Disneyworld Information

The History of Disneyworld

The history of Disneyworld is a fascinating tale of growth and development, yet done on the cheap - as they say. Back in the late 1950s, early '60s, Walt Disney was both pleased and disturbed by his theme park in California, Disneyland. It was a great success, but he was saddened to see what was around it, hemming it in. It was all the cheap and gaudy sorts of shops and motels; and they were not only ugly, but they prevented him from realizing his vision for the future of the park.

That's when the idea for Disneyworld sprang forth. The question was: where to build this new Disneyworld theme park? A number of factors had to be considered. First, it had to be in the south - theme parks in the north had limited appeal due to the winter weather. Next, it had to be conveniently located for travelers - cars, trains, planes etc, yet not in a heavily urban area. The reason for that was cost. Land in such an area would not be cheap. And finally, Disneyworld had to be a good distance from Disneyland; so as to not take tourists away from it. In a survey of park attendees, it was found that most people came from west of the Mississippi River. So, the new Disneyworld needed to be in the east, so as to tap into that market. The question of locating it in another country was not even considered. There was no way Walt Disney was going to go overseas. There was also a sort of hidden issue for Mr. Disney - control. He wanted an area where he could control every aspect of Disneyworld, right down to the building codes that he'd have to follow.

Looking over all these issues, Walt very quickly settled on Florida, and Central Florida at that for the place to build Disneyworld. Miami was too expensive, and any development near the coast ran the risk of being damaged by a hurricane. At that time, Central Florida - the Kissimmee, St. Cloud, and Orlando areas were very affordable communities. They were known for two things: cattle and fruit. Huge tracts of land were available for developing Disneyworld. In fact, Mr. Disney flew over the area in November of 1963, the very day President Kennedy was shot! Initially, he looked at Seminole County and the area around the City of Sanford, but the community leaders had concerns about crime, rising land values, and strain to their infrastructure - water, sewer etc.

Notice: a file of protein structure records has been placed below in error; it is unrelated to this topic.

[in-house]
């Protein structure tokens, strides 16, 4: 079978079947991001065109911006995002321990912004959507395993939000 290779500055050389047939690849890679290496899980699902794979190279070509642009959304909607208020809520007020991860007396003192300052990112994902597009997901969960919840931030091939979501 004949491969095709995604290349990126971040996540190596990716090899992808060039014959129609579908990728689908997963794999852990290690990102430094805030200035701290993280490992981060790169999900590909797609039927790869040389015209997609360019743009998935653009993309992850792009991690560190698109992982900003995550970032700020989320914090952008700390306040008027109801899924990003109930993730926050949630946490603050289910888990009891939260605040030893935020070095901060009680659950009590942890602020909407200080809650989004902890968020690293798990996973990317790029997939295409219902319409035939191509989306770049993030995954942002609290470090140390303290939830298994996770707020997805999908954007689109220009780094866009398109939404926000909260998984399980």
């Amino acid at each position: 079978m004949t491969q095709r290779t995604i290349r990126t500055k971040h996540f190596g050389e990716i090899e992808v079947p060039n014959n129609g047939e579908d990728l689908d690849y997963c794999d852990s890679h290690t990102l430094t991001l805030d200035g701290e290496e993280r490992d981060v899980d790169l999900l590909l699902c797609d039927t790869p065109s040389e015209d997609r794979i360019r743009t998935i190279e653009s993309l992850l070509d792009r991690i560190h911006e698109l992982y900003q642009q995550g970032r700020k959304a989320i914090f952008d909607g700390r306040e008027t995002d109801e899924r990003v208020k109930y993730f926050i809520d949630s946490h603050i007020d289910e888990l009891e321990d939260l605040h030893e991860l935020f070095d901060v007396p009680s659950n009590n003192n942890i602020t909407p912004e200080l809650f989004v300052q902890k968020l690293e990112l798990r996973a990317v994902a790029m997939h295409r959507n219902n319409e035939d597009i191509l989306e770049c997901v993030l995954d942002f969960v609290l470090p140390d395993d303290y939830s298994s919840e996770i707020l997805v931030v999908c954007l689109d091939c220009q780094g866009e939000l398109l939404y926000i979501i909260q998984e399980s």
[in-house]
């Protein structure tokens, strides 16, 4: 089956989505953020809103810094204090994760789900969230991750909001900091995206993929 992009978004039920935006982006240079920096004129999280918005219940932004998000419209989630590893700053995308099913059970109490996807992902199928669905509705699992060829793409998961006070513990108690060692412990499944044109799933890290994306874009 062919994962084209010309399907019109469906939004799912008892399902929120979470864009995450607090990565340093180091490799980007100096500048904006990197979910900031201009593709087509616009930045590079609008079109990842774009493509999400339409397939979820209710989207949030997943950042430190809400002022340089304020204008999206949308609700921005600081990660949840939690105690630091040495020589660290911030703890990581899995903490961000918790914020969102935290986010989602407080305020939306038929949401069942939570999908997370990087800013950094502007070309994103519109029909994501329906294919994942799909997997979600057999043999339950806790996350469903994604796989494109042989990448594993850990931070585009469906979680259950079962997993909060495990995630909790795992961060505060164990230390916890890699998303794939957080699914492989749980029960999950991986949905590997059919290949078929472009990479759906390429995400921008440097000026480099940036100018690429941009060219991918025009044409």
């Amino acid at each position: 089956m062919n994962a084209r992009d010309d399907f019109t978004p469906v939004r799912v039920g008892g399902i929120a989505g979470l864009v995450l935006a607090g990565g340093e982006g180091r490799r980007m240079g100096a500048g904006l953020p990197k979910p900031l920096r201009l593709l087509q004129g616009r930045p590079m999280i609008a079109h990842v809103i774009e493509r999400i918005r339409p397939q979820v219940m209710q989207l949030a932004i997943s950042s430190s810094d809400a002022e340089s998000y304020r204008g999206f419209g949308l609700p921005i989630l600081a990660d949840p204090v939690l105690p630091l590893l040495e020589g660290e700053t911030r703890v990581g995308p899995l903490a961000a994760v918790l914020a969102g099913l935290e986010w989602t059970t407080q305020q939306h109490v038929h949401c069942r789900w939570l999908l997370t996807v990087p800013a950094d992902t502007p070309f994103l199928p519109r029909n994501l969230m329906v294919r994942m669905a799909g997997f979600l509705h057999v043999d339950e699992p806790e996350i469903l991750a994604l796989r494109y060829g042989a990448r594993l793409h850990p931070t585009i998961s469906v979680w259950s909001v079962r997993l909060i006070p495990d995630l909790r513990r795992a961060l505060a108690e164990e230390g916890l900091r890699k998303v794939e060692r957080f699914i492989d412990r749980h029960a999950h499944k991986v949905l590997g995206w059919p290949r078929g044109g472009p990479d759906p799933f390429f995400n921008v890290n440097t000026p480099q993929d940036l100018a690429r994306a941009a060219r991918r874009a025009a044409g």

Of course, Disney wanted the park built as economically as possible. So, he didn't just announce his intentions. Using a series of dummy corporations, he was able to purchase the land he needed for Disneyworld, and do it in an affordable manner. Once he had 27,400 acres, he made the public announcement, and met with the State Legislature. He got them to grant him powers far beyond anything any other developer had ever known. In a very real sense, Disneyworld is a world unto itself.

At last, Walt had what he had always wanted: enough land to hold every dream and idea that he and his imagineers could conceive of for Disneyworld, the ability to control every aspect of the park, and the ability to shield the patrons from things he didn't like. An indication of how affordable the facility was, for the time, is that they didn't make use of parking garages. It was felt that they would be ugly. Instead, parking is spread out across acres and acres of land. Contrast that with a more recent park like Universal Studios, and you'll see that they use garages due to the cost to benefit ratio.

Disneyworld encompasses all of Walt's final ideas for a theme park, and all the lessons he learned from building Disneyland. Today, it stands at the single most popular vacation destination in the world. And, as Walt said: it was all built on a mouse.